An analysis D’Amato and the Valiantes commissioned in 2016 from Louise Houseman, a former senior investigator with the Atlantic County Medical Examiner’s Office, also casts doubt on the official narrative.
“It is highly unlikely that this very accomplished 18-year-old female athlete walked barefoot, alone in the woods, without her cellphone, over stones and brush, in the dark along 1.5 miles of isolated railroad tracks on a hot summer night for a total of nearly four hours in order to commit suicide,” Houseman wrote.
She noted that death by train is “an extremely unusual method of suicide to be contemplated by anyone, especially a female teenager with no history of emotional instability. The loud sound of an approaching train is much more likely to invoke a flight response in a sober individual had she wanted to commit suicide, Tiffany could have walked in front of a car on a [much closer] heavily traveled four lane highway.”
No drugs or alcohol were found in Tiffany’s system the night she died, according to a toxicology report issued two weeks later.
Former Atlantic County Medical Examiner Dr. Donald Jason, now a professor emeritus of pathology at the Wake Forest School of Medicine, has been in practice for nearly 50 years. Searching for answers, D’Amato hired Jason in 2018 to reexamine various aspects of the case in the wake of Houseman’s report.
“In my career, I’ve done between 10,000 and 20,000 autopsies,” Jason told The Daily Beast, noting that of those “probably 100 or so” involved people being hit by trains.
Jason said he finds it “very improbable” that Tiffany walked four miles to end her life when there were closer and easier ways to do it, but that NJ Transit was “very happy to just call it a suicide because then they’re off the hook.” A death on the tracks due to negligence can trigger increased oversight, large fines, and even possible criminal charges.
“I think it’s more probable that she was running away from somebody and trying to escape,” Dr. Jason said. “So I would call that either an accident or a homicide. But certainly not a suicide… In my report, I concluded it’s probably safest just to call it undetermined, because we don’t know the facts yet. And they never really fully investigated anything other than suicide.”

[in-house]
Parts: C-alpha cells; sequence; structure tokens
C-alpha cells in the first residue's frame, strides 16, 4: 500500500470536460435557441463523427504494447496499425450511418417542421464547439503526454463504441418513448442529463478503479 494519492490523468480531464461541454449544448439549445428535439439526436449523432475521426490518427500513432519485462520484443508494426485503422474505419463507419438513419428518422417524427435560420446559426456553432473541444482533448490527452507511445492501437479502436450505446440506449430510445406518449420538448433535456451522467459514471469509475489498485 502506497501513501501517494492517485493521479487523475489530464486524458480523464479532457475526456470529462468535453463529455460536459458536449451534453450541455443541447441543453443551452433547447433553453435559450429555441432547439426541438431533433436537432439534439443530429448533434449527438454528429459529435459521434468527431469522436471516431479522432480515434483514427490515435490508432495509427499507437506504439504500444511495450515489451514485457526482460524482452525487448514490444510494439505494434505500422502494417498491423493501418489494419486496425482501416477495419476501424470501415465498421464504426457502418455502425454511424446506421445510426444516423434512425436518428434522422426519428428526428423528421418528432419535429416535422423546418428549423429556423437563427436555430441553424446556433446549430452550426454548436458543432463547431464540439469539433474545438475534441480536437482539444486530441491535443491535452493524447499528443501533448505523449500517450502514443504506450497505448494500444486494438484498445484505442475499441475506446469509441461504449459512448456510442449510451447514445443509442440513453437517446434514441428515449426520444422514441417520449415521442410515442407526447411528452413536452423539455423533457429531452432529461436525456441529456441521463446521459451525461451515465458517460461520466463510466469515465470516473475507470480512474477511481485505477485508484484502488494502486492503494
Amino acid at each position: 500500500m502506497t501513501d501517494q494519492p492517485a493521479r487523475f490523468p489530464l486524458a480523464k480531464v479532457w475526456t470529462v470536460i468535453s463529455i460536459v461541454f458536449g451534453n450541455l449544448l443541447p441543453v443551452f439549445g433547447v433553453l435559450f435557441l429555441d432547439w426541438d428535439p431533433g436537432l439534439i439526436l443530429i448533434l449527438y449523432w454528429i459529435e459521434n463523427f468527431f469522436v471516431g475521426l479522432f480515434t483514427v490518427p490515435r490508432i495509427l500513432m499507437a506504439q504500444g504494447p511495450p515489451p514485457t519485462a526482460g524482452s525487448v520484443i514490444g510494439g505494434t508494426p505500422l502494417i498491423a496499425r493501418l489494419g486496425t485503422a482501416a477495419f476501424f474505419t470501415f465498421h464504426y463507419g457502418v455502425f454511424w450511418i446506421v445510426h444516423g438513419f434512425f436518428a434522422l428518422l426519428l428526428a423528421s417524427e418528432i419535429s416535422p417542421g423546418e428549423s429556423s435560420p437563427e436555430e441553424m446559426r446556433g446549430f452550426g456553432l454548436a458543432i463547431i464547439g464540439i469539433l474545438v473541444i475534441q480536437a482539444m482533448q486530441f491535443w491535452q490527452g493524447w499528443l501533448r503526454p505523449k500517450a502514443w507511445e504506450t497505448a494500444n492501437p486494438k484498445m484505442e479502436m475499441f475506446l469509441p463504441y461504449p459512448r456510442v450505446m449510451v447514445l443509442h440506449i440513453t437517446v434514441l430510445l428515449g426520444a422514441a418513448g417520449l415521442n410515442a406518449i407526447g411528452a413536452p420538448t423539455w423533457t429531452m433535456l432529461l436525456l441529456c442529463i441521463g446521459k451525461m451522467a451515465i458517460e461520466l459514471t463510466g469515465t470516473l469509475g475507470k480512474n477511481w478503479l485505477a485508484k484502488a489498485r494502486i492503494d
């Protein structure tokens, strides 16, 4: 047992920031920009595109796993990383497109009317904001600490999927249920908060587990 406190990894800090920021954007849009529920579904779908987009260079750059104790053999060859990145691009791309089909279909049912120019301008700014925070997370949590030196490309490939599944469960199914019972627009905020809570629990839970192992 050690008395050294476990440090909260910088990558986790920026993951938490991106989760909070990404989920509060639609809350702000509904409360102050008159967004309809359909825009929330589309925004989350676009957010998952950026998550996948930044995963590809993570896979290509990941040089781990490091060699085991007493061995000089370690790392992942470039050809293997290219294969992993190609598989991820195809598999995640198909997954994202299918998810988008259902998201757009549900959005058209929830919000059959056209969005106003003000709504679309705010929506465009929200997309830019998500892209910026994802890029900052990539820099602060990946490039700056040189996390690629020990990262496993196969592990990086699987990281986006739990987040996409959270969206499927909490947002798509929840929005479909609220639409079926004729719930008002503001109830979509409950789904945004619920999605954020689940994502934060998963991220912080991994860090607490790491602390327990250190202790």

In the report he prepared for D’Amato, Dr. Jason said investigators treated Tiffany’s “apparently unnatural death… with the assumption that it was a suicide. This bias negatively affected the way in which the scene was processed by all members of the team, both responding police and medical examiner’s staff.”
In her report, Houseman criticized New Jersey officials for not conducting a so-called psychological autopsy on Tiffany. If they had, it would have been clear that she was not at risk for suicide, according to Houseman’s analysis. For Rosenfeld, the former transport consultant, he says the psychological autopsy should have been a key part of the response after Tiffany’s death.
“Every pathologist we talked to from Day One said [that] before you can assign suicide… [as] the cause of death, you have to conclusively determine there was a motive on the part of the deceased to take his or her own life,” Rosenfeld told The Daily Beast. “And the rhetorical question we have been educated [on] over the intervening years is, what was the motive? And not one person in this case has said, ‘Oh, there was a clear motive here on the part of this young woman.’”